it's not that Turner is devoid of talent, but he was widely viewed as both a Day 2 prospect and one that will need time to develop.
It was an odd gamble—especially after the team doubled down on its bet with Davenport.
New York Giants: Big Contracts for Banged-Up Players
No one can accuse New York Giants general manager Dave Gettleman of sitting on his hands. After a disappointing six-win season, the Giants were aggressive in adding talent on both sides of the ball.
On offense, the Giants shelled out $72 million over four seasons (including $40 million in guarantees) to give Daniel Jones a new No. 1 wide receiver in Kenny Golladay. On defense, New York added talent in the secondary by inking cornerback Adoree' Jackson to a three-year pact that averages $13 million a season.
Both have the potential to be impact players.
Both also have the potential to be major busts.
Golladay was a force in 2019, setting career highs in receiving yards (1,190) and touchdowns (11) while averaging over 18 yards a catch. But 2019 is the only time in four years he has played in all 16 games, and 2020 saw him miss 11 games with an assortment of injuries.
Jackson has had similar durability issues. Two years ago, he missed five games, and in 2020 he missed all but three games with a knee injury. When Jackson was on the field last year, the 25-year-old was mostly awful—Jackson allowed an 81.3 percent completion rate on balls thrown in his direction, and his passer rating against was a staggering 145.8.
New York Jets: Giving Edge Carl Lawson $15 Million a Season
As odd as it feels to type it, the New York Jets quietly had one of their best offseasons in years.
Regardless of how you feel about BYU's Zach Wilson as the team's quarterback, it was clear Sam Darnold wasn't going to be the guy. Not in New York, at least. It was time to move on. The Jets also put Wilson in a better position to succeed by adding some passing-game weapons in veteran Corey Davis and rookie Elijah Moore and fortifying the offensive line.
It's possible that the Carl Lawson signing will turn out to be a success as well; Lawson is only just entering the prime of his career, and the 25-year-old tallied a career-high 32 quarterback hits with the Cincinnati Bengals in 2020.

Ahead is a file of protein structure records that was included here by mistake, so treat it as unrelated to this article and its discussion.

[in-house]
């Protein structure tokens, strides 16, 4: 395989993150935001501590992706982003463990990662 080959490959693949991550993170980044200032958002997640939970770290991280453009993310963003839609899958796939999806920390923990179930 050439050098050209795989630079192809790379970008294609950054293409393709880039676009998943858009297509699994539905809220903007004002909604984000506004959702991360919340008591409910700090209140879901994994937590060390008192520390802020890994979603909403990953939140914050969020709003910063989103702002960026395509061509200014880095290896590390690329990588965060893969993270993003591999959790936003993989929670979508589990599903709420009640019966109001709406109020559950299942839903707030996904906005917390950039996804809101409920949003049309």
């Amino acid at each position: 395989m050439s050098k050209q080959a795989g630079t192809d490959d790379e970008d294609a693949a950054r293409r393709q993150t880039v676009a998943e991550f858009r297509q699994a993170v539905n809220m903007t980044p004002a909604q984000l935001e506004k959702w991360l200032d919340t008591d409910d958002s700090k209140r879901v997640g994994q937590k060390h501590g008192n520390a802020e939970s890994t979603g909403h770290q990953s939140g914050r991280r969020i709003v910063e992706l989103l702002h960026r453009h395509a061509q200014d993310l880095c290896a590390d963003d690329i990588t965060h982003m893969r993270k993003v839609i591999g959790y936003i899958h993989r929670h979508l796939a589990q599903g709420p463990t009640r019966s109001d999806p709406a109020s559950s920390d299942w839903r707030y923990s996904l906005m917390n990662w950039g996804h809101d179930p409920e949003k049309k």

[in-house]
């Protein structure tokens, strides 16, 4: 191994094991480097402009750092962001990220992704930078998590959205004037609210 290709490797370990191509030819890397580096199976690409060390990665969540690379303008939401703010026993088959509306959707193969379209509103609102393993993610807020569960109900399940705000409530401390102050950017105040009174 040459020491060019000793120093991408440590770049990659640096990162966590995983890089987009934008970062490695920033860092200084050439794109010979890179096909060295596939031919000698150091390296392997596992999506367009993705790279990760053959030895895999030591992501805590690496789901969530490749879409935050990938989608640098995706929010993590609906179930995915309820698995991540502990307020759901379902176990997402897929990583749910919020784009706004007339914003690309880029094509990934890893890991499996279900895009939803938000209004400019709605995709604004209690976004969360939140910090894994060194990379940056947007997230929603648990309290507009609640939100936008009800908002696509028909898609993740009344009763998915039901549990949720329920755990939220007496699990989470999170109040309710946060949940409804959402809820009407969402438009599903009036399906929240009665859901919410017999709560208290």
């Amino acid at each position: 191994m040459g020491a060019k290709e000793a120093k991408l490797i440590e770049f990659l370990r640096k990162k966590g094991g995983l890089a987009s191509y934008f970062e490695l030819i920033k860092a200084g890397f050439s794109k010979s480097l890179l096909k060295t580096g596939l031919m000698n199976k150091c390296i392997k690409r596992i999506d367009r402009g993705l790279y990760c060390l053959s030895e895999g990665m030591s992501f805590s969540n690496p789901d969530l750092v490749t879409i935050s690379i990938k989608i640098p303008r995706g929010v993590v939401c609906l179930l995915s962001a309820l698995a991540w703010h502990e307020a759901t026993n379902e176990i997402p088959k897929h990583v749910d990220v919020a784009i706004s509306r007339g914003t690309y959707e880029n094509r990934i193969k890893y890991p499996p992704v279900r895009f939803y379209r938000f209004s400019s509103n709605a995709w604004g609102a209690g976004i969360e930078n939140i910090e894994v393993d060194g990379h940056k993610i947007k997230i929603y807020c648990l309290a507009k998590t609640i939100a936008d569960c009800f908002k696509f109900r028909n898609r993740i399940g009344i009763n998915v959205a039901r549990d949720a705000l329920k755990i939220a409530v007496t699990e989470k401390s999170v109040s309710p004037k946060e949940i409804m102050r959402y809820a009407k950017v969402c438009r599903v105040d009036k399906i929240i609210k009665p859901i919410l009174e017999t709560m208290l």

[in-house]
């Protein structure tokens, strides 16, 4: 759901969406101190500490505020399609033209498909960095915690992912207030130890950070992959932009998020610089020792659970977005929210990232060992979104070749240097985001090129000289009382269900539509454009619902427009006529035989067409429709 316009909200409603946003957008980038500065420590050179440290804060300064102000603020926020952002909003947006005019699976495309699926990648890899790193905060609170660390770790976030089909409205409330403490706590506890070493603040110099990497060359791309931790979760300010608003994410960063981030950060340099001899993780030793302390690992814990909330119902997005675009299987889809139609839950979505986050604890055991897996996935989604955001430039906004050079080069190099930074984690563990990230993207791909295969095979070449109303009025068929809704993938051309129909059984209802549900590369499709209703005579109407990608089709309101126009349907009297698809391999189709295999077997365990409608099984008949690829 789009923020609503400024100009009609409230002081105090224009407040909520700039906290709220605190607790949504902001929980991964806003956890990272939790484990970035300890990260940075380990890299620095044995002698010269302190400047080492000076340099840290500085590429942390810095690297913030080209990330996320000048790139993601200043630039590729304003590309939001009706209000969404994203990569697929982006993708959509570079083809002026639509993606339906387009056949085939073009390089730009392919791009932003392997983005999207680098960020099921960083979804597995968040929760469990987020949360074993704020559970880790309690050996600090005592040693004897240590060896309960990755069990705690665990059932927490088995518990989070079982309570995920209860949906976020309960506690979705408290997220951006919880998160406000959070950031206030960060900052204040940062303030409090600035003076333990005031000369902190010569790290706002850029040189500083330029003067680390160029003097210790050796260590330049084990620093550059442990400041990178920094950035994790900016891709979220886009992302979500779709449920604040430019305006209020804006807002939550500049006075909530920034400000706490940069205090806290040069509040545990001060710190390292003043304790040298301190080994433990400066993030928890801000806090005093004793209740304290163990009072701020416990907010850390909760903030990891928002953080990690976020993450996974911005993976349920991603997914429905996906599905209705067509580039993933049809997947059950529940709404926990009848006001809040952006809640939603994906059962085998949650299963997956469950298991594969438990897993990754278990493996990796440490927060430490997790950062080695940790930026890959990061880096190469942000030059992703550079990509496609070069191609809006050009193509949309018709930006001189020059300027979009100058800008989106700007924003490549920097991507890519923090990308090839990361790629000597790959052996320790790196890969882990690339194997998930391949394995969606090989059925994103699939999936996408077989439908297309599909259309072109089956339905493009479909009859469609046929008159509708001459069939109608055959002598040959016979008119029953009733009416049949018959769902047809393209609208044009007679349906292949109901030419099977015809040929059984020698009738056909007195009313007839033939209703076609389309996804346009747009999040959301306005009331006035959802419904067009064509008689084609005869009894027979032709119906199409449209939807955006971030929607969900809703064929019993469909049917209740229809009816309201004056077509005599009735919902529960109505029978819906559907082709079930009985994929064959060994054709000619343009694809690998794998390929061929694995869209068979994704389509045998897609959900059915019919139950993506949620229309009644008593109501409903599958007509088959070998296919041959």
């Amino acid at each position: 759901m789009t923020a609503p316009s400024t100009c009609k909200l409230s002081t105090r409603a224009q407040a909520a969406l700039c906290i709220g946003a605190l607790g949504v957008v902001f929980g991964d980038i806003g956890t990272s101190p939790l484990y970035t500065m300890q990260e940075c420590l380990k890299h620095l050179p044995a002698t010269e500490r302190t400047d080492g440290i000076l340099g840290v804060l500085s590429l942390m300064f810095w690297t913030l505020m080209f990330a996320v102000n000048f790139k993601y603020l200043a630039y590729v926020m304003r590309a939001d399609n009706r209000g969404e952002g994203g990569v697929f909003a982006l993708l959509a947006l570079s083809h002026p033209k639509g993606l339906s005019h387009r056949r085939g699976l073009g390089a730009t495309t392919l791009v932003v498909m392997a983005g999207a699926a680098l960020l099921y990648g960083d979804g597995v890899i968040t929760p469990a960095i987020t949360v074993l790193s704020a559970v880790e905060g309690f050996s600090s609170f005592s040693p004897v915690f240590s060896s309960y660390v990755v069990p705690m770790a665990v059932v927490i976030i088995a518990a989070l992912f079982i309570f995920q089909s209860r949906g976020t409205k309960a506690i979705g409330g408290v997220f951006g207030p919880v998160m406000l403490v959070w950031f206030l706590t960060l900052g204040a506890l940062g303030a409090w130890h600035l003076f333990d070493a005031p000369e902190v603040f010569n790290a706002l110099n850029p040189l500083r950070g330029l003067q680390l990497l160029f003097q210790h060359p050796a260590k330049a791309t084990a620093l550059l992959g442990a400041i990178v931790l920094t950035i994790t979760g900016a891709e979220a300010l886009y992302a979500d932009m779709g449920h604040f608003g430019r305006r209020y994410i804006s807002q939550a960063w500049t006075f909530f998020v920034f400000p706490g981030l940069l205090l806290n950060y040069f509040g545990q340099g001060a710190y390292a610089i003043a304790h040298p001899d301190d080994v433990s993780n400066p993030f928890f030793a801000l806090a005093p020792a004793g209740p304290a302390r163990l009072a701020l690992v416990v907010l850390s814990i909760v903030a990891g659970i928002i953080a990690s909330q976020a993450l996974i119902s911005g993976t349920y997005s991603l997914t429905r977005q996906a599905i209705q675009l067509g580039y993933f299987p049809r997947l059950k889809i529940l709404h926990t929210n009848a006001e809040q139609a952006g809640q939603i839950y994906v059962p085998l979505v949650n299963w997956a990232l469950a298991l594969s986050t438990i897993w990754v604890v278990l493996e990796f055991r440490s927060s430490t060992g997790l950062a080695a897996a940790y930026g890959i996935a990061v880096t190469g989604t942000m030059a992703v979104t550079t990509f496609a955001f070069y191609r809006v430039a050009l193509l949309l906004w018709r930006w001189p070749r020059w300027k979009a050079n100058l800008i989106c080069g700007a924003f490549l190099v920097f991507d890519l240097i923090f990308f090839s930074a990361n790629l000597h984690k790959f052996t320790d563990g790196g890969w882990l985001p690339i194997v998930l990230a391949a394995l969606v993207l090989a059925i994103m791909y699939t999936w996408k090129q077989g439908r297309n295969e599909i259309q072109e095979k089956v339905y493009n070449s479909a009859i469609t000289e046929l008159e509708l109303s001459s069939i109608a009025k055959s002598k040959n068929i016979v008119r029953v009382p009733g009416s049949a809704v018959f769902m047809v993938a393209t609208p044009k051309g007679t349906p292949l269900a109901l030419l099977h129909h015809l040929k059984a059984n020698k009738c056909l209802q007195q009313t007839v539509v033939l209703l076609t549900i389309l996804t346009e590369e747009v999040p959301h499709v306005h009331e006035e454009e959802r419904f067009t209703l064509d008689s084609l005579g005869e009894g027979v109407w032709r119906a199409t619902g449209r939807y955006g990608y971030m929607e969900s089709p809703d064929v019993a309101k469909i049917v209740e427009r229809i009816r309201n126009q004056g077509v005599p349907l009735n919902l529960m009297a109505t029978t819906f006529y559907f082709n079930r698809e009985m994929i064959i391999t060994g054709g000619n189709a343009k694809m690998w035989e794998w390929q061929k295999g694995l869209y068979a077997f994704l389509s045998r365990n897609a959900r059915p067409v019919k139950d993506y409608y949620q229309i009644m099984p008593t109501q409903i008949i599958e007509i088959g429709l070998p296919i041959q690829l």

But $30 million in guarantees is a lot of cabbage to give an edge-rusher who has never had nine sacks in a season and had just 5.5 a year ago.
If Lawson doesn't start converting those near-misses to sacks fairly quickly, it won't take long for the New York media to turn on him.
Philadelphia Eagles: Replacing Doug Pederson with Nick Sirianni
It's hard to pinpoint a personnel move by the Philadelphia Eagles as risky. After eating an NFL-record dead-cap hit in the Carson Wentz trade, the Eagles didn't have any money to make moves.
That leaves us with the move that started the ball rolling on what has been a tumultuous offseason in the City of Brotherly Love: the firing of Doug Pederson and installation of Nick Sirianni as the team's head coach.
Maybe it will be for the best. The relationship between Pederson and Eagles management had reportedly reached a staggering level of dysfunction. Per Dave Zangaro of NBC Sports Philadelphia, Eagles passing game coordinator Kevin Patullo said Sirianni has impressed from the moment he took the job:
"The first thing that stood out to me was his command for the big stage, getting in front of the offense and speaking to the team. That was something that stuck out right away. He does an unbelievable job of getting in front of a big crowd and just speaking to people and conveying the knowledge and the details of how he wants to get things done."
But just a few years ago, Pederson was standing on a stage holding the first (and only) Lombardi Trophy in franchise history. Sirianni had never been a head coach and has just three years experience as a coordinator.
Add in the rebuild underway in Philly, and Sirianni has quite the task ahead of him.
Pittsburgh Steelers: Offensive Line Implosion
This is less about one move the Steelers made this offseason and more about a series of moves Pittsburgh made—or in this case, didn't make.
Per Cody Benjamin of CBS Sports, on Thursday the Steelers stunned the NFL by releasing six-time Pro Bowl guard David DeCastro, whose balky ankle reportedly has the 31-year-old contemplating retirement.
It's the latest in a string of transactions that have left Pittsburgh's offensive line in shambles. Center Maurkice Pouncey retired. Tackle Alejandro Villanueva is now in Baltimore. Matt Feiler signed a three-year pact with the Los Angeles Chargers.
Mind you, this was a line that "helped" produce the NFL's worst ground game in 2020. That line had already fallen from 17th in the league last year (per Pro Football Focus) to 29th in 2021—and that was with DeCastro in the lineup.
The Steelers did sign veteran Trai Turner in an effort to stop the proverbial bleeding. But the difference between Turner and DeCastro is significant—with Turner being the inferior talent.
And that's a theme in Pittsburgh along the O-line.
This is a team with Super Bowl aspirations and a 39-year-old quarterback with all the mobility of a ficus tree.
Rookie running back Najee Harris is about to get a rude introduction to professional football.
San Francisco 49ers: The Trey Lance Trade
There wasn't a more obvious risk taken in the NFL this offseason than the trade that landed the San Francisco 49ers the third overall pick in the 2021 draft.
Or a bigger one.
Quarterback Trey Lance has everything a team could want in a prospect at the position. He's an athletic 6'4", 224-pounder with a huge arm. Per David Bonilla of 49ers Webzone, Lance is already making a positive impression on teammates, like tight end George Kittle.